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Posts Tagged: "Koche"

PARIS JOINS THE MOVEMENT- YOUNG DESIGNERS TAKE CENTER STAGE

- - Fashion Shows

Naomi Campbell closes Saint Laurent’s Spring 2020 show (photo courtesy of Vogue.com)

What a great season Spring 2020 has turned out to be. Yes, the old guard and heritage houses like Ralph, Burberry, Versace and Saint Laurent have the funds to create runway spectacles chock-a-block with celebs, BUT for the first time ever, we are witnessing the Big Four- NY, London, Milan and Paris, celebrate new, creative, young design talent. Maybe it’s a sign of the times. With calls for diversity on the runway in terms of ethnicity, gender parity and  body positivity, as well as messages about climate change and sustainability, we can’t help but think that finally…established designers are making room for upstarts. No one could be happier than us here at University of Fashion, whose mission has always been, since 2008, to provide equal opportunity access to affordable fashion education for all.

Let’s take a look at  some of the emerging designers who are fast becoming fashion’s favorites.

Telfar

Telfar’s Spring 2020 show (photo courtesy Vogue.com)

Telfer Clemens is a young NY designer known for creating show experiences that are as energetic and cool as his non-gender fashion label Telfar, which he established in 2005. For his Spring 2020 collection, Clemens’ plan was to “disrupt Paris Fashion Week” (according to his show notes), and Clemens did so with fanfare.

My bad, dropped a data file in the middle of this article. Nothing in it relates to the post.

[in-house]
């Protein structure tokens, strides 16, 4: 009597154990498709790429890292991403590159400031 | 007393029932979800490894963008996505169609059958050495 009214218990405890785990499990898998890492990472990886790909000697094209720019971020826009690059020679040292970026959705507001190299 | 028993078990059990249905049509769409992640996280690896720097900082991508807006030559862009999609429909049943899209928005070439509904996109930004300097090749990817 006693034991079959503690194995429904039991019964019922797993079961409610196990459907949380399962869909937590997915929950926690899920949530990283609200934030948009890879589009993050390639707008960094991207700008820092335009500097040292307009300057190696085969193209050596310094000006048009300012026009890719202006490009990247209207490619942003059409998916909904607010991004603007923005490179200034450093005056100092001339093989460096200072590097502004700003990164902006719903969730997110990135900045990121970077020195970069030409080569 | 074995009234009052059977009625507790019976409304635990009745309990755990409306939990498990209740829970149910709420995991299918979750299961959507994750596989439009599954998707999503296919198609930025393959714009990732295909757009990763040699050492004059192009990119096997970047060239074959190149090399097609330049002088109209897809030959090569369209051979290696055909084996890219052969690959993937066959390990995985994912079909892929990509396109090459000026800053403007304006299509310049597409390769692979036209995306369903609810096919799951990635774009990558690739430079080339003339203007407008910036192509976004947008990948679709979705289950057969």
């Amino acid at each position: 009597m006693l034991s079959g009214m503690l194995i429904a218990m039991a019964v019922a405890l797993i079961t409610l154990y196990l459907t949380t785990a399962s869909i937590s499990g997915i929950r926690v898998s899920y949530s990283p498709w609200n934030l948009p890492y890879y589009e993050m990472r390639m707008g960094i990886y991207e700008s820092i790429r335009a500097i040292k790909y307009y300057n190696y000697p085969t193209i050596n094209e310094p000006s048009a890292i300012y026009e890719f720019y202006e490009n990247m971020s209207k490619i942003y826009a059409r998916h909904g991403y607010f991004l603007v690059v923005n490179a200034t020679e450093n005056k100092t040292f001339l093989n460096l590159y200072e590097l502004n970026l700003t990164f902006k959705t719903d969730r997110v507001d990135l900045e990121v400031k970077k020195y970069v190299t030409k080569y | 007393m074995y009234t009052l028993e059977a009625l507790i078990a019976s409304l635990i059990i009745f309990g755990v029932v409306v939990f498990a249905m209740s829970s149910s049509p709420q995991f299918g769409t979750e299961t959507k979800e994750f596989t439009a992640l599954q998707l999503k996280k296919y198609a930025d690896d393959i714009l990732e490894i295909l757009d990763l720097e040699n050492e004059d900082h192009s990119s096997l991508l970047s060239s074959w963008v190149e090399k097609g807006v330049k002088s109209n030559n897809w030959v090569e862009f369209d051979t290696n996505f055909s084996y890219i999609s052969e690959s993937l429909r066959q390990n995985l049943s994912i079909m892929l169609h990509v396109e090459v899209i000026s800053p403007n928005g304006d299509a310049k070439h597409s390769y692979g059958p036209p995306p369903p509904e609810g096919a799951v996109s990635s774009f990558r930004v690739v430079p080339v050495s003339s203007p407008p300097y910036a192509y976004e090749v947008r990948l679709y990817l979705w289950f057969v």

The designer presented a short film entitled, “The World Isn’t Everything,” which he collaborated on with friends such as Moonlight’s Ashton Sanders, Kelsey Lu, Petra Collins, and Slave Play playwright Jeremy O. Harris, who was in the audience in a look from Telfar: a yellow shirt, athletic shorts, and fishnets. The video played at the theater La Cigale, and as the characters appeared on screen, models walked the runway in the exact looks; creating an interesting double affect.

According to Clemens, the collection was inspired by “the customs/security lines at any airport at any given time, anywhere in the world.” So obviously the collection focused on comfort and style. Clemens’s travelers were ultra-cool as they wore cargo pants, utility jackets, asymmetrical tops, and his new take on the tracksuit – with interesting cut-outs. Clemens interlocking T and C bags have become a huge hit, so for Spring, he expanded on his accessories by offering a small assortment of jewelry with his signature logo.

After the finale walk, the models began dancing and Clemens, the filmmakers, and eventually the show attendees, all joined in on the fun.  It was a joyful way to start Paris fashion week.

Rokh

Rokh’s Spring 2020 show (photo courtesy from Vogue.com)